METHODS: This study investigated whether single nucleotide polymorphisms (SNPs) in human choline kinase A (CHKA) gene and CTP:phosphocholine cytidylytransferase (PCYT1A) gene were risk factors for spina bifida. Fluorescence-based allelic discrimination analysis was performed for the two CHKA intronic SNPs hCV1562388 (rs7928739) and hCV1562393, and PCYT1A SNP rs939883 and rs3772109. The study population consisted of 103 infants with spina bifida and 338 non-malformed control infants who were born in selected California counties in the period 1989-1991.

RESULTS: The CHKA SNP hCV1562388 genotypes with at least one C allele were associated with a reduced risk of spina bifida (odds ratio = 0.60, 95%CI = 0.38-0.94). The PCYT1A SNP rs939883 genotype AA was associated with a twofold increased risk of spina bifida (odds ratio = 1.89, 95% CI = 0.97-3.67). These gene-only effects were not substantially modified by analytic consideration to maternal periconceptional choline intake.

CONCLUSION: Our analyses showed genotype effects of CHKA and PCYT1A genes on spina bifida risk, but did not show evidence of gene-nutrient interactions. The underlying mechanisms are yet to be resolved.

PMID: 17184542

Maternal periconceptional vitamin use, genetic variation of infant reduced folate carrier (A80G), and risk of spina bifida

Shaw GM, Lammer EJ, Zhu H, Baker MW, Neri E, Finnell RH. Maternal periconceptional vitamin use, genetic variation of infant reduced folate carrier (A80G), and risk of spina bifida.
American Journal of Medical Genetics. 2002 Feb 15;108(1):1-6. Erratum in: Am J Med Genet 2002 Dec 15;113(4):392.

Women who consume folic acid in early pregnancy reduced their risks for delivering offspring with neural tube defects (NTDs). The underlying process by which folic acid facilitated this risk reduction is unknown. Investigating genetic variation that influences cellular absorption, transport, and metabolism of folate will help fill this data gap. We focused our studies on a candidate gene that is involved in folate transport, the reduced folate carrier 1 (RFC1). Using data from a California population-based case control interview study (1989-1991 birth cohorts), we investigated whether spina bifida risk was influenced by an interaction between a polymorphism of infant RFC1 at nucleotide 80 (A80G) and maternal periconceptional use of vitamins containing folic acid. Allelic variants of RFC1 were determined by genotyping 133 live-born spina bifida case infants and 188 control infants. The percentages of case infants with the A80/A80, G80/G80, and G80/A80 genotypes were 27.2%, 28.0%, and 44.7%, respectively. The percentages of control infants were similar: 26.1%, 29.3%, and 44.7%. Odds ratios of 1.0 (95% confidence interval 0.5-2.0) for the G80/G80 genotype and 1.1 (0.6-2.0) for the G80/A80 genotype were observed relative to the A80/A80 genotype. Among mothers who did not use vitamins, spina bifida risk was 2.4 (0.8-6.9) for infants with genotype G80/G80 compared to those with A80/A80 genotype. Among mothers who did use vitamins, the risk was 0.5 (0.1-3.1) for infants with the G80/G80 genotype. Although this study did not find an increased spina bifida risk for infants who were heterozygous or homozygous for RFC1 A80G, it did reveal modest evidence for a gene-nutrient interaction between infant homozygosity for the RFC1 G80/G80 genotype and maternal periconceptional intake of vitamins containing folic acid on the risk of spina bifida. Copyright 2002 Wiley-Liss, Inc.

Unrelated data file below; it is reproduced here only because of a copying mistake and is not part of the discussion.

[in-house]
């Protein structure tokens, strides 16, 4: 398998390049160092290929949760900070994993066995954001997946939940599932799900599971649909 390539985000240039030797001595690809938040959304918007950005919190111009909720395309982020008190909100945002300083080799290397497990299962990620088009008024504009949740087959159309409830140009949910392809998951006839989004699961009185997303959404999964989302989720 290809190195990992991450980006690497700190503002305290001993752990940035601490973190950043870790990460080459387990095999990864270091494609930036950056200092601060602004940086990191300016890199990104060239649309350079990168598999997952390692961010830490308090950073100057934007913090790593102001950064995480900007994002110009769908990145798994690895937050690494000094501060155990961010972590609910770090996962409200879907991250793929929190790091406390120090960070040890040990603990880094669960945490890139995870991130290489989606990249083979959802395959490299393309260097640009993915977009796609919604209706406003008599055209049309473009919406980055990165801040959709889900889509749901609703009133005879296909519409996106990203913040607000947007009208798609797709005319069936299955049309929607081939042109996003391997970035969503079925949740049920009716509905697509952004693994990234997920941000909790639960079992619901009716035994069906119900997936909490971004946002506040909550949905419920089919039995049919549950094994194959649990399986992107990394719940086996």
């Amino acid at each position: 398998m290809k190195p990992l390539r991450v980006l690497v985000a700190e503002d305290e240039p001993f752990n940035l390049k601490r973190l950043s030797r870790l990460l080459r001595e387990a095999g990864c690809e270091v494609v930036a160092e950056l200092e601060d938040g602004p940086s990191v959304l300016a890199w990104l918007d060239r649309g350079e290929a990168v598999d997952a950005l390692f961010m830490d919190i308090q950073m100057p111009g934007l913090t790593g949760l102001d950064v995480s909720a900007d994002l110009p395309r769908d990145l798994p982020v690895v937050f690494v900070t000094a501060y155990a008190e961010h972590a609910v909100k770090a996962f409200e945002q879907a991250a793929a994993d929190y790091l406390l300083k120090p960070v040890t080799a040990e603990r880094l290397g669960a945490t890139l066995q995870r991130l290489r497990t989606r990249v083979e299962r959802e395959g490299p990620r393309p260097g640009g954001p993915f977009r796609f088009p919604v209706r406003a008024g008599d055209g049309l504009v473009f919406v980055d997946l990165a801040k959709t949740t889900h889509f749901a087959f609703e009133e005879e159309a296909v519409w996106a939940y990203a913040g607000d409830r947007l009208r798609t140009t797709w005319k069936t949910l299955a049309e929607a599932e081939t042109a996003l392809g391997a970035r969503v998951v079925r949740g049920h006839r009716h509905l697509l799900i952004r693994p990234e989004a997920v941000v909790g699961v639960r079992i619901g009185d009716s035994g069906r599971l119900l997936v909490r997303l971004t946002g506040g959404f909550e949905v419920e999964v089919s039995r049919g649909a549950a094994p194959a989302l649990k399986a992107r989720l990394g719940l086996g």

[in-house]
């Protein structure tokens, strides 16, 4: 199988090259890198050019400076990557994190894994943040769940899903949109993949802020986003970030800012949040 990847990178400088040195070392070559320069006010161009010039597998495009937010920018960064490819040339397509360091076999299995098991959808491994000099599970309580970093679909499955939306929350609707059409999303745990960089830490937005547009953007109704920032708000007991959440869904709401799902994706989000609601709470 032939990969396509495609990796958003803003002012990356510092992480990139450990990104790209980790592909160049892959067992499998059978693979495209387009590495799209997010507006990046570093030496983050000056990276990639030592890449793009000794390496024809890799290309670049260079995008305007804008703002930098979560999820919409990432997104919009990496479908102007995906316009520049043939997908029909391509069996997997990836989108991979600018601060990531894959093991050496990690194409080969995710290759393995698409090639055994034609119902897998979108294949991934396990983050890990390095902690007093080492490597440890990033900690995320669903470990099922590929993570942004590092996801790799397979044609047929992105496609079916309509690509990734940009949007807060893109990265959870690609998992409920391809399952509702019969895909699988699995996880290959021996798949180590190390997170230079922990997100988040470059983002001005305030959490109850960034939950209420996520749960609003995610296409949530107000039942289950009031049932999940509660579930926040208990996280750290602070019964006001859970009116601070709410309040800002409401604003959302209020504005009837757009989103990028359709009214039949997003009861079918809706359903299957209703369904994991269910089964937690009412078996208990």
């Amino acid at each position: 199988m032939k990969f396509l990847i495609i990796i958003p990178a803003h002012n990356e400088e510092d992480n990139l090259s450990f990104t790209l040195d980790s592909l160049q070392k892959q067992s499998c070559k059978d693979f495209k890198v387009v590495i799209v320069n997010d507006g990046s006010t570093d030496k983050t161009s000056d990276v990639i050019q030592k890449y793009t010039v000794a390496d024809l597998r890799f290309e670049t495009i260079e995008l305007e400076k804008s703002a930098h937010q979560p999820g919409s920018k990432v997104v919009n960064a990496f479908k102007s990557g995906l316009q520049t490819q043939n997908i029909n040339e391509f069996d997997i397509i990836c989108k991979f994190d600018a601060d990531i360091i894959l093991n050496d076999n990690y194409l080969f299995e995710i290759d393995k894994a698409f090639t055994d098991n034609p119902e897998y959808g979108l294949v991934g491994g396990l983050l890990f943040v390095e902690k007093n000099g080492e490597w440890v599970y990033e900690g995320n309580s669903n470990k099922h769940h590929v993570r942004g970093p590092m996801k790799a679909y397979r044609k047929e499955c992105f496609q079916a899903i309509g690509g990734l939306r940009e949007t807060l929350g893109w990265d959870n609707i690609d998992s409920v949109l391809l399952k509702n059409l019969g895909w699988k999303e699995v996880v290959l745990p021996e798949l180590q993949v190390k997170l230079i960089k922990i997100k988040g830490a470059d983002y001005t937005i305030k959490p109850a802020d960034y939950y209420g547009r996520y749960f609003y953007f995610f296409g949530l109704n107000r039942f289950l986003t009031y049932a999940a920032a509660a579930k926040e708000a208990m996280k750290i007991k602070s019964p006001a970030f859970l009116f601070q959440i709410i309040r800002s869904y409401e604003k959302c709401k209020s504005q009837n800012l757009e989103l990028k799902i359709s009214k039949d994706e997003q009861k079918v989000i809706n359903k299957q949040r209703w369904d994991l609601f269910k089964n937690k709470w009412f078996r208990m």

PMID: 11857541

Saturday, October 6, 2007

The NAT1 C1095A polymorphism, maternal multivitamin use and smoking, and the risk of spina bifida

Jensen LE, Hoess K, Whitehead AS, Mitchell LE. The NAT1 C1095A polymorphism, maternal multivitamin use and smoking, and the risk of spina bifida.
Birth Defects Research Part A: Clinical and Molecular Teratology. 2005 Jul;73(7):512-6.

BACKGROUND: The risk of having a child with a neural tube defect (NTD) can be reduced by maternal, periconceptional supplementation with folic acid, but the underlying folate-dependent protective mechanism remains unclear. N-acetyltransferase 1 is involved in acetylation of aromatic and heterocyclic amines and the catabolism of folates. Hence, functional polymorphisms in NAT1, the gene encoding N-acetyltransferase 1, are plausible risk factors for NTDs. Such variants could exert an influence on the risk of NTDs via their role in acetylation or folate catabolism and could act through the maternal or the embryonic genotype.